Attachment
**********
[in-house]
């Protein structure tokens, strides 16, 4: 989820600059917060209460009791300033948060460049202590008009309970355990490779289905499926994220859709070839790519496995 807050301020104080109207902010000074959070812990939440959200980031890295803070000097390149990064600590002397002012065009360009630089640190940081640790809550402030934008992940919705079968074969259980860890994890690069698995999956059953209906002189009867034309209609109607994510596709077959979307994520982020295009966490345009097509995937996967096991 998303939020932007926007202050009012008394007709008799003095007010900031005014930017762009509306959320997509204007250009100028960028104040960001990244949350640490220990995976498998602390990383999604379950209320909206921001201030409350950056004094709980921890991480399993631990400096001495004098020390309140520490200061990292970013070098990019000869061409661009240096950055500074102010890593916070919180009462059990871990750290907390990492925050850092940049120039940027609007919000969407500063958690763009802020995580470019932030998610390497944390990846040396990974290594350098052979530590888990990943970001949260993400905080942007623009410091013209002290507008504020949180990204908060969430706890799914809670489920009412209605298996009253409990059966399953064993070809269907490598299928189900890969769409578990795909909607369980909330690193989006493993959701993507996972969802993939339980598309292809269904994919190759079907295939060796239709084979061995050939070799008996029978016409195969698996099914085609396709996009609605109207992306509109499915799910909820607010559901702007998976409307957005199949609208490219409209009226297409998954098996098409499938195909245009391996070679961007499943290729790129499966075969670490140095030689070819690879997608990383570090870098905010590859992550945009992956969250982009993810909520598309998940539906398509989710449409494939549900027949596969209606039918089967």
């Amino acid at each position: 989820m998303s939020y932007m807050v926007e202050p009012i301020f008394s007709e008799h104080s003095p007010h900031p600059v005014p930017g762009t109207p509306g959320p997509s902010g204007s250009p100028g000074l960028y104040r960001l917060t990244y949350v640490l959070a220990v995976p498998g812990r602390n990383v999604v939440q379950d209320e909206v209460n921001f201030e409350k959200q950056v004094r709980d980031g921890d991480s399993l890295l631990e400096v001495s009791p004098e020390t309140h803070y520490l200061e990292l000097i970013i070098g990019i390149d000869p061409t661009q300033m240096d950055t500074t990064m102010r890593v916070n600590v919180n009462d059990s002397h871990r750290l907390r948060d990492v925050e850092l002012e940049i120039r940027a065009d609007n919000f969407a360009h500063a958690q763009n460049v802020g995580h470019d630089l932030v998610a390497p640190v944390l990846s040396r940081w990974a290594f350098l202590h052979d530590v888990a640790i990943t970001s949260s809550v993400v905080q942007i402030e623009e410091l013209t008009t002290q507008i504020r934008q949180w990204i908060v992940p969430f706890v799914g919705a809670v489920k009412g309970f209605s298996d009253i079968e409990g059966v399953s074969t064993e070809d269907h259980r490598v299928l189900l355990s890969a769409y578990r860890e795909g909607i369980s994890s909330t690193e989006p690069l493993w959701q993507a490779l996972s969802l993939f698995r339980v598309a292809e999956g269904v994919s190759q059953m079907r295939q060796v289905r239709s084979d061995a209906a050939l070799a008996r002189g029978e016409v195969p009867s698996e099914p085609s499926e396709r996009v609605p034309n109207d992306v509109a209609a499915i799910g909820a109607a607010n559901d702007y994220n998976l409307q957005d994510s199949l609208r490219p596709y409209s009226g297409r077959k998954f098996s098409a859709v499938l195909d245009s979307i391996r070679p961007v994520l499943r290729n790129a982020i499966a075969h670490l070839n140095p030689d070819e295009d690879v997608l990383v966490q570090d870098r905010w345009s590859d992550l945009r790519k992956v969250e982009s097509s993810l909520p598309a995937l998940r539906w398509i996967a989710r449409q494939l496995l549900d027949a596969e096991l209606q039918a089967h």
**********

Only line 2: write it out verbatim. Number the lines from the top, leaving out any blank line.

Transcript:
């Protein structure tokens, strides 16, 4: 989820600059917060209460009791300033948060460049202590008009309970355990490779289905499926994220859709070839790519496995 807050301020104080109207902010000074959070812990939440959200980031890295803070000097390149990064600590002397002012065009360009630089640190940081640790809550402030934008992940919705079968074969259980860890994890690069698995999956059953209906002189009867034309209609109607994510596709077959979307994520982020295009966490345009097509995937996967096991 998303939020932007926007202050009012008394007709008799003095007010900031005014930017762009509306959320997509204007250009100028960028104040960001990244949350640490220990995976498998602390990383999604379950209320909206921001201030409350950056004094709980921890991480399993631990400096001495004098020390309140520490200061990292970013070098990019000869061409661009240096950055500074102010890593916070919180009462059990871990750290907390990492925050850092940049120039940027609007919000969407500063958690763009802020995580470019932030998610390497944390990846040396990974290594350098052979530590888990990943970001949260993400905080942007623009410091013209002290507008504020949180990204908060969430706890799914809670489920009412209605298996009253409990059966399953064993070809269907490598299928189900890969769409578990795909909607369980909330690193989006493993959701993507996972969802993939339980598309292809269904994919190759079907295939060796239709084979061995050939070799008996029978016409195969698996099914085609396709996009609605109207992306509109499915799910909820607010559901702007998976409307957005199949609208490219409209009226297409998954098996098409499938195909245009391996070679961007499943290729790129499966075969670490140095030689070819690879997608990383570090870098905010590859992550945009992956969250982009993810909520598309998940539906398509989710449409494939549900027949596969209606039918089967």